British shoe-bomb plotter: Parents led him to quit

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In this undated Photo provided by the United States Attorney’s Office for the Southern District of New York, defendant Suliman Abu Ghayth, right, is seated with al-Qaida founder Osama Bin Laden, center, and Bin Laden’s deputy, Ayman al Zawahiri, in Afghanistan. Suliman Abu Ghayth, is being tried in New York, charged with plotting to kill Americans by being a motivational speaker at al-Qaida training camps before the Sept. 11 attacks and as a spokesman for the terror group afterward when it sought to recruit more militants to its cause. (AP Photo/US Attorney’s Office for the Southern District of New York)

In this undated Photo provided by the United States Attorney’s Office for the Southern District of New York, defendant Suliman Abu Ghayth, right, is seated with al-Qaida founder Osama Bin Laden, center, and Bin Laden’s deputy, Ayman al Zawahiri, in Afghanistan. Suliman Abu Ghayth, is being tried in New York, charged with plotting to kill Americans by being a motivational speaker at al-Qaida training camps before the Sept. 11 attacks and as a spokesman for the terror group afterward when it sought to recruit more militants to its cause. (AP Photo/US Attorney’s Office for the Southern District of New York)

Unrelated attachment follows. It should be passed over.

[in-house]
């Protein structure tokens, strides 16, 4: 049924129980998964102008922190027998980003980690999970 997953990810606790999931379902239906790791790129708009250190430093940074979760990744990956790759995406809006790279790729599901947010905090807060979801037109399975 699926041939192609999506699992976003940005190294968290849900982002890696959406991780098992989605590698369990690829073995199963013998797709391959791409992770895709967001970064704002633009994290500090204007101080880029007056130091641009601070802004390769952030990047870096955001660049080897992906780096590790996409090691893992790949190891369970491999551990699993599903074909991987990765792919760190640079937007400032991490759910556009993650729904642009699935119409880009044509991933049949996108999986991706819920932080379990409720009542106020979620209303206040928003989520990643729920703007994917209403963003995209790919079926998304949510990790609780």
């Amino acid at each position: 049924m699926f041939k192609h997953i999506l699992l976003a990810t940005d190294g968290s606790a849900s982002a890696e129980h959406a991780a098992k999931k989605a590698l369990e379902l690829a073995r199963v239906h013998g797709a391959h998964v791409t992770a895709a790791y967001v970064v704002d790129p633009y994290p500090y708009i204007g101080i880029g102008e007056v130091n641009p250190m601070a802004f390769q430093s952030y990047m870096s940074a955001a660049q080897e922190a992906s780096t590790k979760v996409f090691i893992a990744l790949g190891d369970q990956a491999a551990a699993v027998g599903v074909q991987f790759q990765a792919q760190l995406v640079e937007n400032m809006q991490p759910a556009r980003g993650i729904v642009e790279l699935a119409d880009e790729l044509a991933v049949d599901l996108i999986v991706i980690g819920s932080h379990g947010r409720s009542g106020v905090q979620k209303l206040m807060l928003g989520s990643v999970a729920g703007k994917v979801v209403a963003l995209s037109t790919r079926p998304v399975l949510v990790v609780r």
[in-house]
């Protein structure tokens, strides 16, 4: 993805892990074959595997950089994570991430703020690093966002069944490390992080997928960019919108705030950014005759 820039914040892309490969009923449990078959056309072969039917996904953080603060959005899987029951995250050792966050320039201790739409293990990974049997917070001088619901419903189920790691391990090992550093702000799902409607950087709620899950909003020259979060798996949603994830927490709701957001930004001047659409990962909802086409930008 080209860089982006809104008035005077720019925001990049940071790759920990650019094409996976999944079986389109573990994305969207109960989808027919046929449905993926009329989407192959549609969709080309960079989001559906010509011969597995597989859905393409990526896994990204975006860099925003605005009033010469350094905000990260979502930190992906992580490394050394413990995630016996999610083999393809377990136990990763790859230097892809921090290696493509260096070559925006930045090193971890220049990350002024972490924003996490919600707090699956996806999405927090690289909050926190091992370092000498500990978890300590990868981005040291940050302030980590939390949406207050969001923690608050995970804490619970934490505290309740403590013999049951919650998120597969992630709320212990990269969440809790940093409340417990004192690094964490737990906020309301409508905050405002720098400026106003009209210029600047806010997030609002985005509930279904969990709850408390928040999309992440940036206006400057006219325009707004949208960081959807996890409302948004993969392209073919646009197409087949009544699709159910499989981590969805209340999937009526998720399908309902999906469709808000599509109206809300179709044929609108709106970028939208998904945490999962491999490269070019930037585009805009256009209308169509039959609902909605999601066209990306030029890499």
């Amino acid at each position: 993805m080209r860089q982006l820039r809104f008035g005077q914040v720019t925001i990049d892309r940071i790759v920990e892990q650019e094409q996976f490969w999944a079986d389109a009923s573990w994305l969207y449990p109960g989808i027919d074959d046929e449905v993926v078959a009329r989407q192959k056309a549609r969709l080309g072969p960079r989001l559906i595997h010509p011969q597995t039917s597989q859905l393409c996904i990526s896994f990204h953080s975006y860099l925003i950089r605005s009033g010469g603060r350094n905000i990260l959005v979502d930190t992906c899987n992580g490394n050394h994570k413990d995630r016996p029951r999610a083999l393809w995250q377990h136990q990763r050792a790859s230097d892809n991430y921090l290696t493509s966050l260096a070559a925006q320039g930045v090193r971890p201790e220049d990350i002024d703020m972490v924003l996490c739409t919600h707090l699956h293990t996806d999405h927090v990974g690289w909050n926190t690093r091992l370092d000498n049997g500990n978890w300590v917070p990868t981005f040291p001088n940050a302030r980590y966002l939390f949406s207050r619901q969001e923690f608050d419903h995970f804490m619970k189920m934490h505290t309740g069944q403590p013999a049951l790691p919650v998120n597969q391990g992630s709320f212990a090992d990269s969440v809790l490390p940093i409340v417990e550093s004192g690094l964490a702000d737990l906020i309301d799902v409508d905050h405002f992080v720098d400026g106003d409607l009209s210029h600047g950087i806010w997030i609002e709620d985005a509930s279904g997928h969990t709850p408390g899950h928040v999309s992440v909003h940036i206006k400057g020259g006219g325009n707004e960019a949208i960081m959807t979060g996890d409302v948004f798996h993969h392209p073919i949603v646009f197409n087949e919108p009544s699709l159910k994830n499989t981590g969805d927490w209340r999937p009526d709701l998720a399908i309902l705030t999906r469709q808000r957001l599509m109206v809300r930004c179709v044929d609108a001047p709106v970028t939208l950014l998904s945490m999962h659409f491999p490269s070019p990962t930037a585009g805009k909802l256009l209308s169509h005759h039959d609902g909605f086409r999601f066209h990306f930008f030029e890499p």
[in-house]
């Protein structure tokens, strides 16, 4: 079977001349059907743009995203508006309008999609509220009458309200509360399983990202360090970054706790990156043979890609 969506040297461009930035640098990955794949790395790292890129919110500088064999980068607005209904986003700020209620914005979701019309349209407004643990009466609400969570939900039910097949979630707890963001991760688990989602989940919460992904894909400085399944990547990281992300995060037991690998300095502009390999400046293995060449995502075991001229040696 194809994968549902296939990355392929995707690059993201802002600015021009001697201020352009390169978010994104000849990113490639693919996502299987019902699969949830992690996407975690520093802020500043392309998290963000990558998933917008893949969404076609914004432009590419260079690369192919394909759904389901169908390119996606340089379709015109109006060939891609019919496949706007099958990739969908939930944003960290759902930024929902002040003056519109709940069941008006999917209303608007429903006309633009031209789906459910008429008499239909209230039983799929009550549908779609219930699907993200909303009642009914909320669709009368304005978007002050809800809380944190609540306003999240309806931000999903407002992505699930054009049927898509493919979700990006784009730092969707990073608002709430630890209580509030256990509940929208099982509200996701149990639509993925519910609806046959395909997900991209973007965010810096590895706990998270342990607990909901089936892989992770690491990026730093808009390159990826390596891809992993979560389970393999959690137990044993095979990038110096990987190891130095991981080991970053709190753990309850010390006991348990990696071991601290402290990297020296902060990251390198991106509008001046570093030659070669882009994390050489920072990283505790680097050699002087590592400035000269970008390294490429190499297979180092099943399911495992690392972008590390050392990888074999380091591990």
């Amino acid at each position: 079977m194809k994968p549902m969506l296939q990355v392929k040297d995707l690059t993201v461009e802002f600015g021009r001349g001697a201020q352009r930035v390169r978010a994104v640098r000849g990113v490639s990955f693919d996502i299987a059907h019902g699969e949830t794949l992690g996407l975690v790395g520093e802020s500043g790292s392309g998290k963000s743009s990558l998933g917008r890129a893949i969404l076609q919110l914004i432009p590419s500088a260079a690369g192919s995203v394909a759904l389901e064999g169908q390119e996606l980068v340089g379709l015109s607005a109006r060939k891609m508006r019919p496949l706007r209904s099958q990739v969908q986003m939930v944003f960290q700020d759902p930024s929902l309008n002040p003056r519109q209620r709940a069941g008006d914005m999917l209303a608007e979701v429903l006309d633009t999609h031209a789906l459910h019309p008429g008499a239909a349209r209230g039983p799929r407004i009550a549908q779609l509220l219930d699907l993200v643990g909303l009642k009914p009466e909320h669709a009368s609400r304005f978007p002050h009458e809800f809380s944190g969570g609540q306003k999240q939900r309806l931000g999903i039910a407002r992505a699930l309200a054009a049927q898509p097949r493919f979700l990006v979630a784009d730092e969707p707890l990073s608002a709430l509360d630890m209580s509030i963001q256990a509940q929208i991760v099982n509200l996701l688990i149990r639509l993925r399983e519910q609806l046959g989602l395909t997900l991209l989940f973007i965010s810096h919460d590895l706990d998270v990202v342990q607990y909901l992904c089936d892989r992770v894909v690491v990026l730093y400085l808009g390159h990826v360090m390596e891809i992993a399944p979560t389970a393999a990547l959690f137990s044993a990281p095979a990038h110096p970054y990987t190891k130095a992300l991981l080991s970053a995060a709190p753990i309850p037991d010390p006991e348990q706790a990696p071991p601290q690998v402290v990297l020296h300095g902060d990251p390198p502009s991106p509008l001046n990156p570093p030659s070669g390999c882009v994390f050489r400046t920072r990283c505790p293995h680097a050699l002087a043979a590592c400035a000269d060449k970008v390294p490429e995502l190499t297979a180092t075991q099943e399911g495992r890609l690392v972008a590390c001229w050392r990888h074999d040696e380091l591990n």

In this undated Photo taken from video and provided by the United States Attorney’s Office for the Southern District of New York, defendant Suliman Abu Ghayth, sits on the ground somewhere in Afghanistan. Abu Ghayth, is being tried in New York for plotting to kill Americans by being a motivational speaker at al-Qaida training camps before the Sept. 11 attacks and for serving as a spokesman for the terror group afterward. This photo was among the trial exhibits that the federal prosecutor showed the jury, sometimes repeatedly. (AP Photo/US Attorney’s Office for the Southern District of New York)

In this undated photo provided by the United States Attorney’s Office for the Southern District of New York, defendant Suliman Abu Ghayth, left, joins al-Qaida founder Osama Bin Laden, center, and an unidentified man somewhere in Afghanistan. Abu Ghayth, Osama Bin Laden’s son-in-law, is being tried in New York for his role as a recruiter and motivational speaker for the terror group. (AP Photo/US Attorney’s Office for the Southern District of New York)

In this undated Photo provided by the United States Attorney’s Office for the Southern District of New York, defendant Suliman Abu Ghayth, left, gestures toward al-Qaida founder Osama Bin Laden, in a room somewhere in Afghanistan. Abu Ghayth, Bin Laden’s son-in-law, is being tried in New York for plotting to kill Americans by being a motivational speaker at al-Qaida training camps before the Sept. 11 attacks. He was also a spokesman for the terror group after Sept. 11, 2001, when it sought to recruit more militants to its cause. (AP Photo/US Attorney’s Office for the Southern District of New York)